U.S. Views of China Increasingly Negative Amid Coronavirus Outbreak

U.S. Views of China Increasingly Negative Amid Coronavirus Outbreak

  • Republicans more negative than Democrats toward China, though unfavorable ratings have climbed among both parties

Since President Donald Trump took office in 2017, his approach to U.S.-China relations has included increased pressure via tariffs and trade war rhetoric, and now, with the onset of an unprecedented pandemic, the stage has been set for both sides to cast aspersions on the other. Against this backdrop, negative views of China have continued to grow, according to a new Pew Research Center survey of Americans conducted in March. Roughly two-thirds now say they have an unfavorable view of China, the most negative rating for the country since the Center began asking the question in 2005, and up nearly 20 percentage points since the start of the Trump administration. Positive views of China’s leader, President Xi Jinping, are also at historically low levels.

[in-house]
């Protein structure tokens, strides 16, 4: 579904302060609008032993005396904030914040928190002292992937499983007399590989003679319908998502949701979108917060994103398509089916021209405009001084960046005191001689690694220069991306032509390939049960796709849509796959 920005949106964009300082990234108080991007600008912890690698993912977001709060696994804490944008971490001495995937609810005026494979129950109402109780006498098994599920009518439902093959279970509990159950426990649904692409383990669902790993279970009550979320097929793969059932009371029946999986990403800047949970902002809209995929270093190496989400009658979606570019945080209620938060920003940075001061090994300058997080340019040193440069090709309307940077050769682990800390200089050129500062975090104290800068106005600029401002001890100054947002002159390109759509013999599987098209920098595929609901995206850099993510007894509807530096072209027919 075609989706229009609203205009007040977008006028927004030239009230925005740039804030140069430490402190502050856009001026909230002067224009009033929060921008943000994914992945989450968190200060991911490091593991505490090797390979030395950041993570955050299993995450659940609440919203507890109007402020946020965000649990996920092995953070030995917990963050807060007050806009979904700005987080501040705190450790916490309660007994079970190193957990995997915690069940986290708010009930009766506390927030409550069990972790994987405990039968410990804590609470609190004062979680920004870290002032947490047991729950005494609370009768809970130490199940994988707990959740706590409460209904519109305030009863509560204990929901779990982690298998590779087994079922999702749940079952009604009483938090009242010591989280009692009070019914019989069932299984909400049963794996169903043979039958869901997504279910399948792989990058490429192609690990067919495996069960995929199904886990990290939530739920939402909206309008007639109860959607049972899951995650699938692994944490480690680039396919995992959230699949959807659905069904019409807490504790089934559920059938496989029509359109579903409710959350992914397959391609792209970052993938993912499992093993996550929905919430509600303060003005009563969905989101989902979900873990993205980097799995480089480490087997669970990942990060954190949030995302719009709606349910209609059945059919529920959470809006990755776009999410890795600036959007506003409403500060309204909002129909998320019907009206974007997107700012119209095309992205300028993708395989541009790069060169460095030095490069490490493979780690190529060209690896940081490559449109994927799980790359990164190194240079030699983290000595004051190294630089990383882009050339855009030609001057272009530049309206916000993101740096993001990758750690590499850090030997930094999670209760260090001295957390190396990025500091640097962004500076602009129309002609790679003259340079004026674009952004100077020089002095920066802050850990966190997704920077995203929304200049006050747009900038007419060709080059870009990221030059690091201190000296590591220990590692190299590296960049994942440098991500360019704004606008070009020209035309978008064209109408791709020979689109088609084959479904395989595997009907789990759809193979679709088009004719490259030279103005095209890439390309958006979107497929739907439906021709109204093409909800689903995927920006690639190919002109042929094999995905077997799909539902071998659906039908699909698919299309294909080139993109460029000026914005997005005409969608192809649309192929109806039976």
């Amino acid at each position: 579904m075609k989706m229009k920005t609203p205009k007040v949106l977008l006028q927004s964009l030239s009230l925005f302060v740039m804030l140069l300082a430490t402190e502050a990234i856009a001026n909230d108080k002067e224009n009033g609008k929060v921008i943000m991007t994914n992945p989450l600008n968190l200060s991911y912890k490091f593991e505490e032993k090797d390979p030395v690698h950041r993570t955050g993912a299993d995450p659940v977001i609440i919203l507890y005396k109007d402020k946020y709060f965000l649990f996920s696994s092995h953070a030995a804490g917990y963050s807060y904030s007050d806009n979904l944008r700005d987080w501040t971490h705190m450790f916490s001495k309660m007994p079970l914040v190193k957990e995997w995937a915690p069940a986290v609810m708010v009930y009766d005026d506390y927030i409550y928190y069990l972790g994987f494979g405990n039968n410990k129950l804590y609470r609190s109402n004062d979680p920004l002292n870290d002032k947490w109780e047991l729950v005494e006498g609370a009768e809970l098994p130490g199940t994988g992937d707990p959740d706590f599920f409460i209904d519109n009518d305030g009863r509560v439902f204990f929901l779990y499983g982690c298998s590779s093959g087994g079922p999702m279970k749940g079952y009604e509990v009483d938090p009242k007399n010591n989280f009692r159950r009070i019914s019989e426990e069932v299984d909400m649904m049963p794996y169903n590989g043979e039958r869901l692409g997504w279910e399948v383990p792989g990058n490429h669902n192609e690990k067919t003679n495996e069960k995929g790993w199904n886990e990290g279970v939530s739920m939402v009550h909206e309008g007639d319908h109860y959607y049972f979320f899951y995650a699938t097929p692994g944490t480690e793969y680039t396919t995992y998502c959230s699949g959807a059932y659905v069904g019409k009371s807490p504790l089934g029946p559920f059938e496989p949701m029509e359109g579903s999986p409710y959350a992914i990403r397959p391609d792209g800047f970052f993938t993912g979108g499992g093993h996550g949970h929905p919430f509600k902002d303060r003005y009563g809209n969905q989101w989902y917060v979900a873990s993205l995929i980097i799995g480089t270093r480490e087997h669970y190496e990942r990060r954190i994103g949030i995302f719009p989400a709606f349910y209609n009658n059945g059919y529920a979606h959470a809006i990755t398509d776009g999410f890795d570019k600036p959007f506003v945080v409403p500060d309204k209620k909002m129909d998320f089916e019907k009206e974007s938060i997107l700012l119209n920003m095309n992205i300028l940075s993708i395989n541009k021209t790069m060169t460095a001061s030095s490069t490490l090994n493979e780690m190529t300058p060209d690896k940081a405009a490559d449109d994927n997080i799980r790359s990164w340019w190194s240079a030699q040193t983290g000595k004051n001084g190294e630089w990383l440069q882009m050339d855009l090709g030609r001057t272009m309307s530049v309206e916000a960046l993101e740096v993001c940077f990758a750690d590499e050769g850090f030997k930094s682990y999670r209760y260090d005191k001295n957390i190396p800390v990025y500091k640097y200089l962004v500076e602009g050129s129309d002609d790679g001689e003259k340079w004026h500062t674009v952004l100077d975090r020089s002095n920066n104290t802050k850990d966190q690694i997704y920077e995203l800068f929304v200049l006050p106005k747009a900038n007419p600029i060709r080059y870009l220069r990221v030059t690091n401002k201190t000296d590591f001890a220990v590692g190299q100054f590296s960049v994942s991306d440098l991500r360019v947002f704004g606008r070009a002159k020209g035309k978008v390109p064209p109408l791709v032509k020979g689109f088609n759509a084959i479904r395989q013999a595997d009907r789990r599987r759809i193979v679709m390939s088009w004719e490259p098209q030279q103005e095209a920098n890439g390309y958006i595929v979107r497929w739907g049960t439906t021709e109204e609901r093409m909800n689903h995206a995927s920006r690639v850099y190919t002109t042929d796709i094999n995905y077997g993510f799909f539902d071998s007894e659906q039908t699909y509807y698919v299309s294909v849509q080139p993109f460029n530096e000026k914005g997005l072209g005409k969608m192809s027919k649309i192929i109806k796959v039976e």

Economic factors, such as job losses to China and the trade deficit, remain key concerns for the American public. But other issues – including Chinese human rights policies and environmental degradation – also worry Americans. Many of these issues play a role in how the public views China more broadly: Those who see the China-related topics included in the study as a serious problem generally have less favorable views of China overall.